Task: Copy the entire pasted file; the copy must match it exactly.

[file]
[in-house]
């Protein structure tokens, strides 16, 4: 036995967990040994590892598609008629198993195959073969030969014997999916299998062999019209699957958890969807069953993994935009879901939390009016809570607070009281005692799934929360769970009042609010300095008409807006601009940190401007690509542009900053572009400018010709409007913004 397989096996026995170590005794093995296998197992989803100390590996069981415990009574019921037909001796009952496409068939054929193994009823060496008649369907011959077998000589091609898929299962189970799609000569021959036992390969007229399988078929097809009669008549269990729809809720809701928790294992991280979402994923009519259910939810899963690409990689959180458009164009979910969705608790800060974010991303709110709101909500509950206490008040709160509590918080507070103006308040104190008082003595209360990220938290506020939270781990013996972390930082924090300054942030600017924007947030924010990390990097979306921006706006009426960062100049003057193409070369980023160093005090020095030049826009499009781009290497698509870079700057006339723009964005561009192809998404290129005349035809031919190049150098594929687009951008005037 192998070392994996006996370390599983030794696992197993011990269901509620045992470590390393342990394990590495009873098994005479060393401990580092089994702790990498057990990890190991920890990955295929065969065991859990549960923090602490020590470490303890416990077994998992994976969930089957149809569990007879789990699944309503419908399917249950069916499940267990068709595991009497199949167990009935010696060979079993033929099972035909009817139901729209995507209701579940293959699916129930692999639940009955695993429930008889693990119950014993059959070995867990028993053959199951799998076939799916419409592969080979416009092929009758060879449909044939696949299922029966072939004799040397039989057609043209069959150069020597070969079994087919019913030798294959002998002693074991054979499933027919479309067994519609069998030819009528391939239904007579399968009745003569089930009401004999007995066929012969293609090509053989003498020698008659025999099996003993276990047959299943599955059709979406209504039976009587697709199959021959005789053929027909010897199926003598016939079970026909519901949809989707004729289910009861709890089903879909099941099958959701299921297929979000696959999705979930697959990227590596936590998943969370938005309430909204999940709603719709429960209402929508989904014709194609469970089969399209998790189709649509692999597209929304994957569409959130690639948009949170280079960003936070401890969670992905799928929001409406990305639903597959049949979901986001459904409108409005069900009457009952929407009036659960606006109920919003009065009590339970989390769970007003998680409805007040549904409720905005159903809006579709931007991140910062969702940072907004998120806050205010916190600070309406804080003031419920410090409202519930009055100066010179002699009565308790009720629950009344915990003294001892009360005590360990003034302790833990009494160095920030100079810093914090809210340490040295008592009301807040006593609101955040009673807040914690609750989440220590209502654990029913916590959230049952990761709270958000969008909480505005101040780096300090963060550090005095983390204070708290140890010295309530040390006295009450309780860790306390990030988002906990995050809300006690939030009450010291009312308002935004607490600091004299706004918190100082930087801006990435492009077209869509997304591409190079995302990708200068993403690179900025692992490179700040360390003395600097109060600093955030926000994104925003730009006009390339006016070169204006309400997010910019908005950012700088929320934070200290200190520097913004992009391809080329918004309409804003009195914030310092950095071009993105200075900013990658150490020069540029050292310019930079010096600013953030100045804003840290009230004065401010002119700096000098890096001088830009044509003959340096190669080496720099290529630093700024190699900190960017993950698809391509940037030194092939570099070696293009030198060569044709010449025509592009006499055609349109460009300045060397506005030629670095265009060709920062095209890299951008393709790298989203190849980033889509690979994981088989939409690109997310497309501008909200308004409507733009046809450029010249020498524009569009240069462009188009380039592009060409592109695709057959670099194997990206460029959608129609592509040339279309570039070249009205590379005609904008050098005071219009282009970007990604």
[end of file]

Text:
[in-house]
């Protein structure tokens, strides 16, 4: 036995967990040994590892598609008629198993195959073969030969014997999916299998062999019209699957958890969807069953993994935009879901939390009016809570607070009281005692799934929360769970009042609010300095008409807006601009940190401007690509542009900053572009400018010709409007913004 397989096996026995170590005794093995296998197992989803100390590996069981415990009574019921037909001796009952496409068939054929193994009823060496008649369907011959077998000589091609898929299962189970799609000569021959036992390969007229399988078929097809009669008549269990729809809720809701928790294992991280979402994923009519259910939810899963690409990689959180458009164009979910969705608790800060974010991303709110709101909500509950206490008040709160509590918080507070103006308040104190008082003595209360990220938290506020939270781990013996972390930082924090300054942030600017924007947030924010990390990097979306921006706006009426960062100049003057193409070369980023160093005090020095030049826009499009781009290497698509870079700057006339723009964005561009192809998404290129005349035809031919190049150098594929687009951008005037 192998070392994996006996370390599983030794696992197993011990269901509620045992470590390393342990394990590495009873098994005479060393401990580092089994702790990498057990990890190991920890990955295929065969065991859990549960923090602490020590470490303890416990077994998992994976969930089957149809569990007879789990699944309503419908399917249950069916499940267990068709595991009497199949167990009935010696060979079993033929099972035909009817139901729209995507209701579940293959699916129930692999639940009955695993429930008889693990119950014993059959070995867990028993053959199951799998076939799916419409592969080979416009092929009758060879449909044939696949299922029966072939004799040397039989057609043209069959150069020597070969079994087919019913030798294959002998002693074991054979499933027919479309067994519609069998030819009528391939239904007579399968009745003569089930009401004999007995066929012969293609090509053989003498020698008659025999099996003993276990047959299943599955059709979406209504039976009587697709199959021959005789053929027909010897199926003598016939079970026909519901949809989707004729289910009861709890089903879909099941099958959701299921297929979000696959999705979930697959990227590596936590998943969370938005309430909204999940709603719709429960209402929508989904014709194609469970089969399209998790189709649509692999597209929304994957569409959130690639948009949170280079960003936070401890969670992905799928929001409406990305639903597959049949979901986001459904409108409005069900009457009952929407009036659960606006109920919003009065009590339970989390769970007003998680409805007040549904409720905005159903809006579709931007991140910062969702940072907004998120806050205010916190600070309406804080003031419920410090409202519930009055100066010179002699009565308790009720629950009344915990003294001892009360005590360990003034302790833990009494160095920030100079810093914090809210340490040295008592009301807040006593609101955040009673807040914690609750989440220590209502654990029913916590959230049952990761709270958000969008909480505005101040780096300090963060550090005095983390204070708290140890010295309530040390006295009450309780860790306390990030988002906990995050809300006690939030009450010291009312308002935004607490600091004299706004918190100082930087801006990435492009077209869509997304591409190079995302990708200068993403690179900025692992490179700040360390003395600097109060600093955030926000994104925003730009006009390339006016070169204006309400997010910019908005950012700088929320934070200290200190520097913004992009391809080329918004309409804003009195914030310092950095071009993105200075900013990658150490020069540029050292310019930079010096600013953030100045804003840290009230004065401010002119700096000098890096001088830009044509003959340096190669080496720099290529630093700024190699900190960017993950698809391509940037030194092939570099070696293009030198060569044709010449025509592009006499055609349109460009300045060397506005030629670095265009060709920062095209890299951008393709790298989203190849980033889509690979994981088989939409690109997310497309501008909200308004409507733009046809450029010249020498524009569009240069462009188009380039592009060409592109695709057959670099194997990206460029959608129609592509040339279309570039070249009205590379005609904008050098005071219009282009970007990604």